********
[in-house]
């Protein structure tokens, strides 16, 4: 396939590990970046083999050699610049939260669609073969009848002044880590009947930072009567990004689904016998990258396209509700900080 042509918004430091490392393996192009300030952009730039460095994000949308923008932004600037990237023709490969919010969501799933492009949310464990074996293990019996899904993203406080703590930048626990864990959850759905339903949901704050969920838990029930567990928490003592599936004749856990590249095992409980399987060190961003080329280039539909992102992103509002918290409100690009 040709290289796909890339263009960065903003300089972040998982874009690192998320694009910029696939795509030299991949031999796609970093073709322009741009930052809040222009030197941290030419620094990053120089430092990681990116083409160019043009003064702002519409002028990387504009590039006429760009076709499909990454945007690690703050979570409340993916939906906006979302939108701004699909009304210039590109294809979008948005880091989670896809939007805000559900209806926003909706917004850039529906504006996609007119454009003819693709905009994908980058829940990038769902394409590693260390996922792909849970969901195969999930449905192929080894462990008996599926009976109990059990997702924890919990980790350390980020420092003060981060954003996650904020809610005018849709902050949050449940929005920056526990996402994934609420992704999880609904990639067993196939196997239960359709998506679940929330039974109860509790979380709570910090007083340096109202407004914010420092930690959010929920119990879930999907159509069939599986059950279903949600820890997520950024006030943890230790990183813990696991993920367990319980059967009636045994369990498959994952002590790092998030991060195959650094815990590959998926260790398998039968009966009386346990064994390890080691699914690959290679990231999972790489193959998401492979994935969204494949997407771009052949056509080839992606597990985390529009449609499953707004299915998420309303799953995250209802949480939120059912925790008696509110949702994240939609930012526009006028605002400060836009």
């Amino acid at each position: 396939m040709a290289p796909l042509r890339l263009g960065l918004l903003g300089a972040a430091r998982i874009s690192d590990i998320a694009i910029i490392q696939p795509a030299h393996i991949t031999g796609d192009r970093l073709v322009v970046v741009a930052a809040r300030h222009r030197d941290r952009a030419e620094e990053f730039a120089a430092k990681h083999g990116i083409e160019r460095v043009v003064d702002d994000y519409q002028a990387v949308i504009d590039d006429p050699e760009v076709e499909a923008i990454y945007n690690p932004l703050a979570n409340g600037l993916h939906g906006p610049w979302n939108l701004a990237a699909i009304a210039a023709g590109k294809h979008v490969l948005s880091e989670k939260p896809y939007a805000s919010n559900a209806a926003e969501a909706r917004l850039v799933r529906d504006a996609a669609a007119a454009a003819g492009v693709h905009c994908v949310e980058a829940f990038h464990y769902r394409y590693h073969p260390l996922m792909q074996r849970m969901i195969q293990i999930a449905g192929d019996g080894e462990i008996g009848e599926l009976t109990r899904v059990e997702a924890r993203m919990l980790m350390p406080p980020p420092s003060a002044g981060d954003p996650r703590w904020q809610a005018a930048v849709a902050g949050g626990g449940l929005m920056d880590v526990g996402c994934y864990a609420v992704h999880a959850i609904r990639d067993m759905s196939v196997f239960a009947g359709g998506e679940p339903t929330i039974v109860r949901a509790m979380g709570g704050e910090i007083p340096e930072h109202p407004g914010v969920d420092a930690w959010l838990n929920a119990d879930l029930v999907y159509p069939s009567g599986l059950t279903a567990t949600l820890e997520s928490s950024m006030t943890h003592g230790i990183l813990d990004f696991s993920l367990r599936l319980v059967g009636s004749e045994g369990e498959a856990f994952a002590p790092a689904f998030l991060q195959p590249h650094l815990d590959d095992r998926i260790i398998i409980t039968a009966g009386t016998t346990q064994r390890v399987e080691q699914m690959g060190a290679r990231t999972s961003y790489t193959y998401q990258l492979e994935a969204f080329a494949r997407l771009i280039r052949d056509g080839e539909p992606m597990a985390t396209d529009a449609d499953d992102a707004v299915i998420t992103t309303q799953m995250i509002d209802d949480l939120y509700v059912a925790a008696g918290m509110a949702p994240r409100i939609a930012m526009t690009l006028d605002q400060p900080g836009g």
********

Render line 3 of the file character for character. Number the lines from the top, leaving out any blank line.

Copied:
């Amino acid at each position: 396939m040709a290289p796909l042509r890339l263009g960065l918004l903003g300089a972040a430091r998982i874009s690192d590990i998320a694009i910029i490392q696939p795509a030299h393996i991949t031999g796609d192009r970093l073709v322009v970046v741009a930052a809040r300030h222009r030197d941290r952009a030419e620094e990053f730039a120089a430092k990681h083999g990116i083409e160019r460095v043009v003064d702002d994000y519409q002028a990387v949308i504009d590039d006429p050699e760009v076709e499909a923008i990454y945007n690690p932004l703050a979570n409340g600037l993916h939906g906006p610049w979302n939108l701004a990237a699909i009304a210039a023709g590109k294809h979008v490969l948005s880091e989670k939260p896809y939007a805000s919010n559900a209806a926003e969501a909706r917004l850039v799933r529906d504006a996609a669609a007119a454009a003819g492009v693709h905009c994908v949310e980058a829940f990038h464990y769902r394409y590693h073969p260390l996922m792909q074996r849970m969901i195969q293990i999930a449905g192929d019996g080894e462990i008996g009848e599926l009976t109990r899904v059990e997702a924890r993203m919990l980790m350390p406080p980020p420092s003060a002044g981060d954003p996650r703590w904020q809610a005018a930048v849709a902050g949050g626990g449940l929005m920056d880590v526990g996402c994934y864990a609420v992704h999880a959850i609904r990639d067993m759905s196939v196997f239960a009947g359709g998506e679940p339903t929330i039974v109860r949901a509790m979380g709570g704050e910090i007083p340096e930072h109202p407004g914010v969920d420092a930690w959010l838990n929920a119990d879930l029930v999907y159509p069939s009567g599986l059950t279903a567990t949600l820890e997520s928490s950024m006030t943890h003592g230790i990183l813990d990004f696991s993920l367990r599936l319980v059967g009636s004749e045994g369990e498959a856990f994952a002590p790092a689904f998030l991060q195959p590249h650094l815990d590959d095992r998926i260790i398998i409980t039968a009966g009386t016998t346990q064994r390890v399987e080691q699914m690959g060190a290679r990231t999972s961003y790489t193959y998401q990258l492979e994935a969204f080329a494949r997407l771009i280039r052949d056509g080839e539909p992606m597990a985390t396209d529009a449609d499953d992102a707004v299915i998420t992103t309303q799953m995250i509002d209802d949480l939120y509700v059912a925790a008696g918290m509110a949702p994240r409100i939609a930012m526009t690009l006028d605002q400060p900080g836009g």